Best Buy’s “Buy Back” Program… Good Deal or Ripoff?

May 12, 2012

It seems that the technology for smartphones changes every 6 months or so, with people desiring the latest and greatest devices. I’m no different, in that I am a gadget admirer and often become an early adopter of new technology. But, I’m not such a fanatic where I wait in line the night before to get the next Apple iPhone, or fret when I can’t get a product on the release day.

With smartphone technology advancing so quickly, waiting for your 2-year cell phone contract to expire (so you can get a new subsidized phone) seems like an eternity. Some people buy a new phone at full retail price and try to sell their old one (often only 6 months old) on eBay or Craig’s List to offset some of the cost. With smartphones listing at $700, this can be a very costly venture to have the latest phone technology. As such, I often read on various forums that using the Best Buy Buy Back Program is the way to go if you want upgrade your smartphone frequently. I’ve read forum postings where people throw out numbers showing how they are upgrading their phones for only $10 using this program, and that really doesn’t make sense to me. Why would Best Buy implement a program that gives them very little profit margin?

Upon further investigating, it seems that the Buy Back Program isn’t as great as some people make it out. When you consider the price of program, the amount they credit you over time, and cost of a new phone at list price, you’re actually getting a bad deal. It’s only a good deal when you’re close to your cell phone provider’s contract expiration and when you initiate the buy back program for the first time. I know some people swear by the Best Buy Program and think they are getting a really good deal, but if you do a Google search you’ll see that sites like Consumer Reports indicate that this is not so. Here’s one such link to examine.

Time for a new Smartphone

May 12, 2012

About 11 months ago I accepted a new job with a company in the Seattle area, and as such I had to give up my Apple iPhone 4 which was provided by my previous employer. So, I needed to get a new phone to use for my personal use, and what made the most sense was to add a 2nd line to my wife’s existing Sprint account (which she’s had for over 10 years). At that time I got what was the latest-and-greatest smartphone available on Sprint, the Samsung Nexus S 4G. This was indeed a good phone, with a great screen, reasonable battery life, and running the Gingerbread Android OS. Over time, I discovered that the cell phone signal strength was very poor with my phone, as well as for others based on what I read on several forum postings. Also, the GPS receiver on my Nexus S had trouble finding GPS satellites and when it did it was slow to respond. So, I’m driving around with the navigation app giving me directions to turn here and there being off by nearly 500 ft at times. Not very good.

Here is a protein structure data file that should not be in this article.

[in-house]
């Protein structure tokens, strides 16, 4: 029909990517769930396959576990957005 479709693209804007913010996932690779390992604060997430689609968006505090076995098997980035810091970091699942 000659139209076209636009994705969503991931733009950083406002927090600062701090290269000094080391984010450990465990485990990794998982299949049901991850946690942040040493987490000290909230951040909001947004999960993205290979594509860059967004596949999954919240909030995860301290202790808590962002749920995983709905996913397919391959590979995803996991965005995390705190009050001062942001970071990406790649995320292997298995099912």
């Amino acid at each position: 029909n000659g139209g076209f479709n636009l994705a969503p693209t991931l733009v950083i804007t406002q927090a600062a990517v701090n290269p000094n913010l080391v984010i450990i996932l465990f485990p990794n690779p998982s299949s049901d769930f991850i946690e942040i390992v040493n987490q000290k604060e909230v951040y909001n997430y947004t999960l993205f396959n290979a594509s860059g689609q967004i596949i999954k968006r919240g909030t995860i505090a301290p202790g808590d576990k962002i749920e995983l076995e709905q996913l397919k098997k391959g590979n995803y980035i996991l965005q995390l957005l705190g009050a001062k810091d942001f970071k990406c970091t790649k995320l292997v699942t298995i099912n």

So, I’ve decided to check what my options are to resolve my smartphone issues. Here’s what I’ve determined:

  1. Exchange my Nexus S for another refurbished one at Sprint. From what I’ve read, it seems that this is known issue with the Nexus S 4G model and getting a different one may not resolve my issue.
  2. Pay the Early Termination Fee (ETF) for my Sprint line and switch to a different cell provider. This is a potential option if my real issue is with the cell tower proximity and power, rather than my Nexus phone. Going this route means I would be able to get a new phone at the subsidized price.
  3. Pay an, “upgrade buyout” fee to Sprint which will allow me to move my upgrade date forward to now instead of 1 year from now. Apparently, this is available in select regions of the country. This would allow me to buy a phone at the subsidized price.
  4. Bite the bullet and pay the full list price for a new phone on Sprint. Going this route can be expensive, since smartphones are going for up to $700.
  5. Stay with my Nexus S phone for another year, when my 2-year contract expires. At that point, I can get a new phone from Sprint at the subsidized price or go with a different cell phone carrier.

The best thing Sprint has to offer is it’s unlimited data and great family plan price, so there’s lots of reasons why I should stay with Sprint. However, it seems that the latest phones always are released on the AT&T network, so moving to that cell carrier does seem to have some advantages. After some debate, I decided that I would stay with Sprint and try to do option 3 from above. Apparently I can pay an upgrade fee (about $100 I believe) when I’m within 12 months of my contract renewal which will move my upgrade up to now, and I can get a new smartphone at the subsidized price. So my cost would be $100 + $199 (for a typical smartphone) = $299. That’s much better than spending $700 buying a smartphone at list price.

In looking at available phones, the one that catches my eye is the HTC EVO LTE, which is due to be released on May 18th. It’s HTC’s latest technology, and has received very good reviews by the media. The real test will be when users get their hands on this new smartphone and report their findings due to daily usage. I’m hoping the Cell Radio, GPS, and WiFI receiver in this new HTC device works better than my current Samsung product. If not, then I may waiting until something better comes along, or I might try option 2 and go with AT&T for a few years.